As ever we’re so grateful for the people around us who go out of their way to raise money for Toby’s Trust.
Mid July saw three old friends of our John, Gary and Paul set off to ‘do’ the river Severn. Starting high in Wales they spent two long, gruelling days up and down mountains on bikes before transferring to canoe’s in Shropshire to tackle three counties worth of river on the water. After six hard days they made it to the head of the Bristol channel and their end point.
Not only did they have a fantastic adventure they raised over £3k for Toby’s Trust which is incredible, thank you to everyone who donated so generously.
At the moment we haven’t spent a huge amount of the money but when we do need equipment it’s there and available for us.
Toby’s buggy, the venerable bugaboo was finally giving up under his weight (it was a generous hand me down gift and has already carried three children before Toby) so we needed a replacement solution that would last for some time. The problem is, not many buggy’s are designed for kids much over 15kg.
Toby is 14kg.
It took Kim hours of research to find a ‘trail’ buggy designed for taking older toddlers on very long walks and was designed to take up to 25kg.
Thanks to Toby’s Trust we were able to quickly buy the buggy without wondering where we’d get the money from. Thanks to you Toby will be walking Brady the dog for a long time to come.
As the end of the month approached so did Toby’s PEG operation. The PEG is a permanent tube through the stomach wall into his tummy to make feeding easier.
Whilst it’s a simple operation (10mins of actual surgery in the end) there are complexities and with Toby there was a big unknown over what may cause a seizure and how he’d react to the anaesthetic so the surgeon booked him a High Dependency Unit bed for a number of nights to make sure he was in the right place.
It turned out that everything went fine with the operation, Toby came round well and without seizure activity. Being on HDU was great as it’s just a step down from Intensive Care so it’s still one on one nursing care but as parents you’re not allowed to stay overnight.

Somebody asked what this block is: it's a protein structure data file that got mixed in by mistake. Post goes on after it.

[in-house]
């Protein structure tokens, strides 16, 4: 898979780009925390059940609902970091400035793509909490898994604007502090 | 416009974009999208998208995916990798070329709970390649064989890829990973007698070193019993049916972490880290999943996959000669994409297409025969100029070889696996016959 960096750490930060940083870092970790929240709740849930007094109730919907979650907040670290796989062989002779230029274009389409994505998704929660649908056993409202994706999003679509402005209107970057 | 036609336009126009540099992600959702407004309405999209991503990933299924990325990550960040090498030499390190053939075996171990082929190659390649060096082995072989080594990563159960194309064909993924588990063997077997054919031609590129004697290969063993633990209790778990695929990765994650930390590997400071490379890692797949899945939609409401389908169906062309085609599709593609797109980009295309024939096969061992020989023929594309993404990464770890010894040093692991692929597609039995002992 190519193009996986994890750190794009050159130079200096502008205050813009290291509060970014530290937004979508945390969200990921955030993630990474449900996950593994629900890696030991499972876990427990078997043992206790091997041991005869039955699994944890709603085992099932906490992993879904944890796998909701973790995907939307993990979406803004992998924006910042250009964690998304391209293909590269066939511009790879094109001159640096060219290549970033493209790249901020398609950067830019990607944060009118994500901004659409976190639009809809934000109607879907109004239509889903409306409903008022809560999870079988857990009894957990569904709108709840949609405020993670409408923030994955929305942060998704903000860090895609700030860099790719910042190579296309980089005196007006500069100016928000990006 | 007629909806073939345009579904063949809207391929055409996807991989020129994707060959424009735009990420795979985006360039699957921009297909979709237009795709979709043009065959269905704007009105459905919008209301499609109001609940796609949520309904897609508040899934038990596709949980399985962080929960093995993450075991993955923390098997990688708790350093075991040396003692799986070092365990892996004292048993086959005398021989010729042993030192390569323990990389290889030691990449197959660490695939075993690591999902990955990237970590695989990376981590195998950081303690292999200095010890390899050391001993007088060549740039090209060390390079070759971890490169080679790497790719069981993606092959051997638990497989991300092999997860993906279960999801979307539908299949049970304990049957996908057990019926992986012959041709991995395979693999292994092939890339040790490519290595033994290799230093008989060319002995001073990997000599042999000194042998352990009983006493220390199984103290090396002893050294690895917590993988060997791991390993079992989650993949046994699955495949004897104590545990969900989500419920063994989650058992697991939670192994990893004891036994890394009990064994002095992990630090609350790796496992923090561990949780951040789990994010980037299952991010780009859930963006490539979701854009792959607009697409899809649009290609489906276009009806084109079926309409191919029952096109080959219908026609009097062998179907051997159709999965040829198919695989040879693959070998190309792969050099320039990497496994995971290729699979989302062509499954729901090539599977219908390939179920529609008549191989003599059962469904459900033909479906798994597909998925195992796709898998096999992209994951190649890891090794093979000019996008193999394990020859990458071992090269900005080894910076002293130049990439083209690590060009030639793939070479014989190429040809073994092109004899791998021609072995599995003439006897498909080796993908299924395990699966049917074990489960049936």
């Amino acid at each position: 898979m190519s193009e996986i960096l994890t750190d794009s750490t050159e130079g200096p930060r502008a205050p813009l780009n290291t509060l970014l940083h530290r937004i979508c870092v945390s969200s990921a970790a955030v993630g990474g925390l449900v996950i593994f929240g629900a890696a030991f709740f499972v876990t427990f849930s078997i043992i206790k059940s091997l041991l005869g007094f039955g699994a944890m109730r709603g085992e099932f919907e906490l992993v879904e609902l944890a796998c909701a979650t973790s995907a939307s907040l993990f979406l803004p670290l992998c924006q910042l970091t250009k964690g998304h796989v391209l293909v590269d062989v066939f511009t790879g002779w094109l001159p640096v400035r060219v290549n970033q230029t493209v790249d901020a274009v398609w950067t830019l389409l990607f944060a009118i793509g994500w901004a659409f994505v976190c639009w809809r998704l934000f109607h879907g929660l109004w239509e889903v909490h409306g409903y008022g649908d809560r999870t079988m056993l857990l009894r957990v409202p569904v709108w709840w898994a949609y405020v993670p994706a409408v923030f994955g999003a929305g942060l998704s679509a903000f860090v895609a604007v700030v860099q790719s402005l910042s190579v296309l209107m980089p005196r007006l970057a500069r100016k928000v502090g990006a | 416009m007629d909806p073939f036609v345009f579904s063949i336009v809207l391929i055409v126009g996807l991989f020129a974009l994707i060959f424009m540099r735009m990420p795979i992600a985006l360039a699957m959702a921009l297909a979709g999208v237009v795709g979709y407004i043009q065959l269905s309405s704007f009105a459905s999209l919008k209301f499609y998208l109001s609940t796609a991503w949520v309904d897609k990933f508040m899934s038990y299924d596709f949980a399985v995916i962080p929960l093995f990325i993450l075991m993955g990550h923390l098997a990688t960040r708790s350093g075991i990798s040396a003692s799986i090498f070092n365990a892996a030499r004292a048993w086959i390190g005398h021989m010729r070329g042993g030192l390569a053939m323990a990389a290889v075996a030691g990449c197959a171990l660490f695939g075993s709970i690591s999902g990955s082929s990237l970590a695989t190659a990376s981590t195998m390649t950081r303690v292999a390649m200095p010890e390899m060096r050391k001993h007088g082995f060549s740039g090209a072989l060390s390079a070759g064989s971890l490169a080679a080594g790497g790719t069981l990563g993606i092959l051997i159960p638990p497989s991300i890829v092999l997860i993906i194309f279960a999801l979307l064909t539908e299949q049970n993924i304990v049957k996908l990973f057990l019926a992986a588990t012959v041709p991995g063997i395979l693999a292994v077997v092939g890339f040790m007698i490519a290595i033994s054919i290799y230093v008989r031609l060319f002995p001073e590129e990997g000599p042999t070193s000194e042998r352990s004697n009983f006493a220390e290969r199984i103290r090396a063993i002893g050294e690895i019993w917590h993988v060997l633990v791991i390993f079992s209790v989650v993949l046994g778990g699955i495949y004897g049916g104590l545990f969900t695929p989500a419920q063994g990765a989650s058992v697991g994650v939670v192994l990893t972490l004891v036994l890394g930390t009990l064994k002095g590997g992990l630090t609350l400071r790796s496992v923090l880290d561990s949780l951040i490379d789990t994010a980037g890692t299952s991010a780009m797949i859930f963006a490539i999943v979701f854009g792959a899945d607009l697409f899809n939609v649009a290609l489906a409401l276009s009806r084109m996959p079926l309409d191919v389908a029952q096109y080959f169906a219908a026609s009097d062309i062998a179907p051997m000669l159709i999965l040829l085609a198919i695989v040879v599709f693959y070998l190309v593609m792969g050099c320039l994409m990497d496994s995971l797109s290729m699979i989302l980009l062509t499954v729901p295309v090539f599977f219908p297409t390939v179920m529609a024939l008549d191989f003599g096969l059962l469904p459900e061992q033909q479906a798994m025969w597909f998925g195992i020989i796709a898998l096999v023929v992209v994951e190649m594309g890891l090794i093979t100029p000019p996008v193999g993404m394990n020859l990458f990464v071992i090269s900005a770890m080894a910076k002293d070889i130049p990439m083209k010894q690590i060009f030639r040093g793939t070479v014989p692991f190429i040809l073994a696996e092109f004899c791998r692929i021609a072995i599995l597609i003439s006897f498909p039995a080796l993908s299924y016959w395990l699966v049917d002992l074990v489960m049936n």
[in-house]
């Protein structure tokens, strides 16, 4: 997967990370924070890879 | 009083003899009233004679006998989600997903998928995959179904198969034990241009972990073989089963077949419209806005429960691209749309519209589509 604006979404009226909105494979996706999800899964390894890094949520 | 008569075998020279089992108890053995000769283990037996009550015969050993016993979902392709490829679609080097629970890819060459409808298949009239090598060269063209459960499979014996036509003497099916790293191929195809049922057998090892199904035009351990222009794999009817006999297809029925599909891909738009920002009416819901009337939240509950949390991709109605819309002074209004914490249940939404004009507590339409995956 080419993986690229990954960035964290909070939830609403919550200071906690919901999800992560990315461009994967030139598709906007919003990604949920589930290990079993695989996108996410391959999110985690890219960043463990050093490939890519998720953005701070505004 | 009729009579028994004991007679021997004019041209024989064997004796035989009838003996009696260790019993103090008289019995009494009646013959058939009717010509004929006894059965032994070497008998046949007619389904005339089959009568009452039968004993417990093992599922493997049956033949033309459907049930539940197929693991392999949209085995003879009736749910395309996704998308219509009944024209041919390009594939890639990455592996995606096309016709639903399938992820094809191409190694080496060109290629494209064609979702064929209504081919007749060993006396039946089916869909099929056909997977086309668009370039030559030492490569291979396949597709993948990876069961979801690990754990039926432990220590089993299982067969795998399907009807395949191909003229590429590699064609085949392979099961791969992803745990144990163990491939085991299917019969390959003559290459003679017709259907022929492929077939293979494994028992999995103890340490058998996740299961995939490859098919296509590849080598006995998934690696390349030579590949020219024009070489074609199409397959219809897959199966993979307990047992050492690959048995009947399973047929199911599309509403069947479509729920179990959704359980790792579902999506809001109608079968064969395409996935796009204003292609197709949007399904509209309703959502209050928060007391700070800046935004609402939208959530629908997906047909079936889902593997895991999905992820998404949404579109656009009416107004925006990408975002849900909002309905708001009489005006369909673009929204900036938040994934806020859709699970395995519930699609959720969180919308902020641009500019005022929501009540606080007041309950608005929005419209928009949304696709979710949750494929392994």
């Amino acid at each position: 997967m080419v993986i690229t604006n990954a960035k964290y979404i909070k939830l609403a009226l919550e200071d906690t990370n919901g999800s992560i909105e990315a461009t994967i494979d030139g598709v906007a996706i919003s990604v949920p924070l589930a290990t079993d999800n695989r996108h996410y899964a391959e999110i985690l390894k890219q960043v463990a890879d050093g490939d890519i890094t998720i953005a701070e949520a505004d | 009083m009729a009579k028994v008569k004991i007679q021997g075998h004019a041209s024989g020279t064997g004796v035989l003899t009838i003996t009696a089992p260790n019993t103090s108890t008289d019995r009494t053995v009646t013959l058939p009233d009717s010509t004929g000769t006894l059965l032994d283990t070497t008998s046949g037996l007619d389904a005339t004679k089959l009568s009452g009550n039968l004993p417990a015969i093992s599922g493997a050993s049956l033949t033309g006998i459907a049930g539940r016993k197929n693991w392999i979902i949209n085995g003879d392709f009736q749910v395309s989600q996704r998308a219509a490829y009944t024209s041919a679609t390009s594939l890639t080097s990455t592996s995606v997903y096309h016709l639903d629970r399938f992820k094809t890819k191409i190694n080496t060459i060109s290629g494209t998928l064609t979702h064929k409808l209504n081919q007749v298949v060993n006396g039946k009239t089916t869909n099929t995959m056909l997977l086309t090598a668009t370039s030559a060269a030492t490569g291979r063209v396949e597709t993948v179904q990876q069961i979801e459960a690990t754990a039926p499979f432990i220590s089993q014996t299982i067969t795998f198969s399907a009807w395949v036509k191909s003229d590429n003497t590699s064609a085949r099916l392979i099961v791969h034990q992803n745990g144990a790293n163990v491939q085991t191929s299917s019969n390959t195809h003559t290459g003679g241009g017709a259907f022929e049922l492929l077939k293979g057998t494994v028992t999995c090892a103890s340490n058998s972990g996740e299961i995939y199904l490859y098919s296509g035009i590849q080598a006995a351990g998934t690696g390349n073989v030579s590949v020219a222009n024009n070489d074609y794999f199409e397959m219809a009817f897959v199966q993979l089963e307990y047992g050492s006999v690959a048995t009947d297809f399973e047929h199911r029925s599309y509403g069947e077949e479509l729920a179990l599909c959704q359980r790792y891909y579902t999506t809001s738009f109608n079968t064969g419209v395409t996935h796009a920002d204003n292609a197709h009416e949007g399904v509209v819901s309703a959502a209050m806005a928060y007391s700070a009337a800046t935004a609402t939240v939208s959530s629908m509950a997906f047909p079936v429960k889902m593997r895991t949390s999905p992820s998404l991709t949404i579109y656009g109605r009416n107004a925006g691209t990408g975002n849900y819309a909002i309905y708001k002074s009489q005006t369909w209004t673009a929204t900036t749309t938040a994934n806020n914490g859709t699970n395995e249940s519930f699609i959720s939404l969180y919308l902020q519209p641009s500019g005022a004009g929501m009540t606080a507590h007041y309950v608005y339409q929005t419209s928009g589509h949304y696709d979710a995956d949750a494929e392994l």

Toby being Toby he bounced back really quickly and was soon charming all the nurses, I think they were a little bit sorry to see him go!
Sadly Oxford only has a limited number of rooms provided by Ronald McDonald House and we didn’t get one but thanks to Toby’s Trust we were able to rent a small room and kitchen in Oxford so we could stay near Toby whilst he was in hospital.
We’re at home now and getting used to cleaning, turning and feeding through this new tube in his tummy, it’s not pretty, I wish he didn’t have to have it but he does so I’m sure we’ll all get used to it and it’ll become just another part of life.
In a ‘and finally’ good news style I have to mention us being spontaneous and going out for dinner one evening. Granny babysat once Toby was asleep with every monitor possible pointed at him. We had a lovely time at the pub and met some neighbours at the bar.
We don’t know them well but they’ve always been lovely to us.
Unbeknown to us, they paid for our meal.
As soon as we got home we went round to thank them and had a lovely chat and got to know them a little better.
It was an exceptionally generous act of kindness which has led to us swapping home grown veggies.
As well as a trip to Helen House we have planned we’re looking forward, if that’s the right phrase, to the 9th August.
After her little sister’s Christening a 14 year old girl, Georgia Brock from Olney is going to be shaving her head for Toby’s Trust. How amazing is that? Try telling us about the ‘youth of today’ and we’ll give you a very different view to the news.
We didn’t know Georgia before she decided to do this incredible thing for our son but she heard about Toby and wanted to do something, we can’t think of anything more personal to a young lady than what she looks like, to take radical action like this is beyond words.
We’ll give you to full story and pictures as it happens!
Once again, thanks for all your support, we can’t do this without you.